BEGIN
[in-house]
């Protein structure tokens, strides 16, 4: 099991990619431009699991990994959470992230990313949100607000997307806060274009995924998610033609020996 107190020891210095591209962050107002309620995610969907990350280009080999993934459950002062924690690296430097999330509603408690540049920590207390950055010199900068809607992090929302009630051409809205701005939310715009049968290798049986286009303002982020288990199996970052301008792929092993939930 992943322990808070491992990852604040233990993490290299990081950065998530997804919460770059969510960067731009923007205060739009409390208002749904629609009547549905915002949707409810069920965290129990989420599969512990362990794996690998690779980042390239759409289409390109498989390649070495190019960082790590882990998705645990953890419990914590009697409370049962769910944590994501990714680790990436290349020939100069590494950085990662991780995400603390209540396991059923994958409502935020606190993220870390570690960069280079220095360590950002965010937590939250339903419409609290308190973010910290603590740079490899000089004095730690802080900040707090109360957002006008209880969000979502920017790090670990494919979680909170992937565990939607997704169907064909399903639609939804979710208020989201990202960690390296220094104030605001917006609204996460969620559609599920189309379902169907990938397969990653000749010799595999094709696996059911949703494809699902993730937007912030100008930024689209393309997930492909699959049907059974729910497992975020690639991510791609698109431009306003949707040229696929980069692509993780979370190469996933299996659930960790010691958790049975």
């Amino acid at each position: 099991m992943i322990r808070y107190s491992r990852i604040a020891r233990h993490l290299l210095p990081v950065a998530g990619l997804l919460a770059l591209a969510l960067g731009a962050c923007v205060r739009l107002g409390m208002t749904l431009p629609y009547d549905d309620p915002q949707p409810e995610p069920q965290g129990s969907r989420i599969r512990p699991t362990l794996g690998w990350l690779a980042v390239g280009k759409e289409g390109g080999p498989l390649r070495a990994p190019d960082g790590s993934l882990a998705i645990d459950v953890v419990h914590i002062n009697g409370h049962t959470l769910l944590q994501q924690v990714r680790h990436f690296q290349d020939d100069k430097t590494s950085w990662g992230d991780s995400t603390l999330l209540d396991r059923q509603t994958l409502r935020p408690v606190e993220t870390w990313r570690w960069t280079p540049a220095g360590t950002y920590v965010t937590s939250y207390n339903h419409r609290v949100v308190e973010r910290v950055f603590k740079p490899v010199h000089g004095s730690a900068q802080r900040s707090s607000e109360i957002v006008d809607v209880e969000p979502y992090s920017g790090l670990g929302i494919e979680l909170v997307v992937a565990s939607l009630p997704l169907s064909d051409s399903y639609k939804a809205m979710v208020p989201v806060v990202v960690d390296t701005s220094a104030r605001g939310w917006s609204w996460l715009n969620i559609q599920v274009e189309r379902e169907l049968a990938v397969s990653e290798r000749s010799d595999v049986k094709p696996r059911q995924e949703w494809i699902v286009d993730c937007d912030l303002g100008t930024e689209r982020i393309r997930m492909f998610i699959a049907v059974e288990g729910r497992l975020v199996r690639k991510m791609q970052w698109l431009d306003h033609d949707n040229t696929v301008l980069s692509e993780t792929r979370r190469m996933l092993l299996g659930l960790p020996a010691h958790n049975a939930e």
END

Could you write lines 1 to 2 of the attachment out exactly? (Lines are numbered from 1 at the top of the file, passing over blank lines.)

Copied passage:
[in-house]
């Protein structure tokens, strides 16, 4: 099991990619431009699991990994959470992230990313949100607000997307806060274009995924998610033609020996 107190020891210095591209962050107002309620995610969907990350280009080999993934459950002062924690690296430097999330509603408690540049920590207390950055010199900068809607992090929302009630051409809205701005939310715009049968290798049986286009303002982020288990199996970052301008792929092993939930 992943322990808070491992990852604040233990993490290299990081950065998530997804919460770059969510960067731009923007205060739009409390208002749904629609009547549905915002949707409810069920965290129990989420599969512990362990794996690998690779980042390239759409289409390109498989390649070495190019960082790590882990998705645990953890419990914590009697409370049962769910944590994501990714680790990436290349020939100069590494950085990662991780995400603390209540396991059923994958409502935020606190993220870390570690960069280079220095360590950002965010937590939250339903419409609290308190973010910290603590740079490899000089004095730690802080900040707090109360957002006008209880969000979502920017790090670990494919979680909170992937565990939607997704169907064909399903639609939804979710208020989201990202960690390296220094104030605001917006609204996460969620559609599920189309379902169907990938397969990653000749010799595999094709696996059911949703494809699902993730937007912030100008930024689209393309997930492909699959049907059974729910497992975020690639991510791609698109431009306003949707040229696929980069692509993780979370190469996933299996659930960790010691958790049975």